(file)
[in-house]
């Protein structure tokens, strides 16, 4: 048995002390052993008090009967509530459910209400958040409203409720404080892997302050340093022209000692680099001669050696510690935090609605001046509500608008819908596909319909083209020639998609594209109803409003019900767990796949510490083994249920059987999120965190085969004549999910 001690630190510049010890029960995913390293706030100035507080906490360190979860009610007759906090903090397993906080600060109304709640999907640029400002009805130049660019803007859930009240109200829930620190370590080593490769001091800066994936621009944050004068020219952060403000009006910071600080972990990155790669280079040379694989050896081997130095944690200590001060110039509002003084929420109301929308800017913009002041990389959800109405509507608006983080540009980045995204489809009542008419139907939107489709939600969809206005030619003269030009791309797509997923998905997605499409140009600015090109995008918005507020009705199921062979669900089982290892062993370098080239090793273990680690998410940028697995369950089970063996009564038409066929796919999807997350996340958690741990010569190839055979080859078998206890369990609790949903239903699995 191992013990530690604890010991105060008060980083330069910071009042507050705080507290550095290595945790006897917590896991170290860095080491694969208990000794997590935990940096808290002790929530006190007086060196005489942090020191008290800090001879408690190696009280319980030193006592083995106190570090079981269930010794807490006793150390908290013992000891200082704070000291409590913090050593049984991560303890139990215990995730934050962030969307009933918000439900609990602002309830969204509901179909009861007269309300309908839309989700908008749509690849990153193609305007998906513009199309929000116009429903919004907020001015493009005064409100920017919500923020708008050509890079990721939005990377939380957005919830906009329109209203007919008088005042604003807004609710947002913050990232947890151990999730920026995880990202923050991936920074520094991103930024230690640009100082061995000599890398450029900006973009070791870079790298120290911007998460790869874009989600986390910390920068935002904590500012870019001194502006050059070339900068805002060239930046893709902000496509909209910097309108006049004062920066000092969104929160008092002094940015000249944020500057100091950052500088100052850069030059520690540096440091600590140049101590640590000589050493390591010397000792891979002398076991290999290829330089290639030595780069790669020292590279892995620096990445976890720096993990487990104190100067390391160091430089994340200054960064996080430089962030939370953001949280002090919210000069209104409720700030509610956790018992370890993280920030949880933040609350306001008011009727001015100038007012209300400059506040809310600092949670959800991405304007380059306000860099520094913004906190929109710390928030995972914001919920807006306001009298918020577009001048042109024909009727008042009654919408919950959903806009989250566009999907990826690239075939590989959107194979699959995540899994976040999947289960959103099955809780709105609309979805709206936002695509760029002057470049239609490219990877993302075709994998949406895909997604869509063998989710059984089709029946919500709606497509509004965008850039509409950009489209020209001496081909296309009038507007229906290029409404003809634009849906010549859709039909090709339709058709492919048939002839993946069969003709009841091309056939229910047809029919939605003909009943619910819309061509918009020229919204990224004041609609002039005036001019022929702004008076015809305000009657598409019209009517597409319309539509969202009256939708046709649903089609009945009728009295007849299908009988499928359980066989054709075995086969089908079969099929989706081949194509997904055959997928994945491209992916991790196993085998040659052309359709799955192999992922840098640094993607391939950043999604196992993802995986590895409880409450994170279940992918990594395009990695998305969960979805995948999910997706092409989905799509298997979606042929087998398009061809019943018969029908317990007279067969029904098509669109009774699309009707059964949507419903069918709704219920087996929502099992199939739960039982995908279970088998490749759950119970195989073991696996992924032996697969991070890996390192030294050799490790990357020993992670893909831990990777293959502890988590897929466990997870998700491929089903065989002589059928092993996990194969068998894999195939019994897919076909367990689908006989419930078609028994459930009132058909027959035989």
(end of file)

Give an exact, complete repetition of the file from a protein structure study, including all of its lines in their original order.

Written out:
[in-house]
């Protein structure tokens, strides 16, 4: 048995002390052993008090009967509530459910209400958040409203409720404080892997302050340093022209000692680099001669050696510690935090609605001046509500608008819908596909319909083209020639998609594209109803409003019900767990796949510490083994249920059987999120965190085969004549999910 001690630190510049010890029960995913390293706030100035507080906490360190979860009610007759906090903090397993906080600060109304709640999907640029400002009805130049660019803007859930009240109200829930620190370590080593490769001091800066994936621009944050004068020219952060403000009006910071600080972990990155790669280079040379694989050896081997130095944690200590001060110039509002003084929420109301929308800017913009002041990389959800109405509507608006983080540009980045995204489809009542008419139907939107489709939600969809206005030619003269030009791309797509997923998905997605499409140009600015090109995008918005507020009705199921062979669900089982290892062993370098080239090793273990680690998410940028697995369950089970063996009564038409066929796919999807997350996340958690741990010569190839055979080859078998206890369990609790949903239903699995 191992013990530690604890010991105060008060980083330069910071009042507050705080507290550095290595945790006897917590896991170290860095080491694969208990000794997590935990940096808290002790929530006190007086060196005489942090020191008290800090001879408690190696009280319980030193006592083995106190570090079981269930010794807490006793150390908290013992000891200082704070000291409590913090050593049984991560303890139990215990995730934050962030969307009933918000439900609990602002309830969204509901179909009861007269309300309908839309989700908008749509690849990153193609305007998906513009199309929000116009429903919004907020001015493009005064409100920017919500923020708008050509890079990721939005990377939380957005919830906009329109209203007919008088005042604003807004609710947002913050990232947890151990999730920026995880990202923050991936920074520094991103930024230690640009100082061995000599890398450029900006973009070791870079790298120290911007998460790869874009989600986390910390920068935002904590500012870019001194502006050059070339900068805002060239930046893709902000496509909209910097309108006049004062920066000092969104929160008092002094940015000249944020500057100091950052500088100052850069030059520690540096440091600590140049101590640590000589050493390591010397000792891979002398076991290999290829330089290639030595780069790669020292590279892995620096990445976890720096993990487990104190100067390391160091430089994340200054960064996080430089962030939370953001949280002090919210000069209104409720700030509610956790018992370890993280920030949880933040609350306001008011009727001015100038007012209300400059506040809310600092949670959800991405304007380059306000860099520094913004906190929109710390928030995972914001919920807006306001009298918020577009001048042109024909009727008042009654919408919950959903806009989250566009999907990826690239075939590989959107194979699959995540899994976040999947289960959103099955809780709105609309979805709206936002695509760029002057470049239609490219990877993302075709994998949406895909997604869509063998989710059984089709029946919500709606497509509004965008850039509409950009489209020209001496081909296309009038507007229906290029409404003809634009849906010549859709039909090709339709058709492919048939002839993946069969003709009841091309056939229910047809029919939605003909009943619910819309061509918009020229919204990224004041609609002039005036001019022929702004008076015809305000009657598409019209009517597409319309539509969202009256939708046709649903089609009945009728009295007849299908009988499928359980066989054709075995086969089908079969099929989706081949194509997904055959997928994945491209992916991790196993085998040659052309359709799955192999992922840098640094993607391939950043999604196992993802995986590895409880409450994170279940992918990594395009990695998305969960979805995948999910997706092409989905799509298997979606042929087998398009061809019943018969029908317990007279067969029904098509669109009774699309009707059964949507419903069918709704219920087996929502099992199939739960039982995908279970088998490749759950119970195989073991696996992924032996697969991070890996390192030294050799490790990357020993992670893909831990990777293959502890988590897929466990997870998700491929089903065989002589059928092993996990194969068998894999195939019994897919076909367990689908006989419930078609028994459930009132058909027959035989």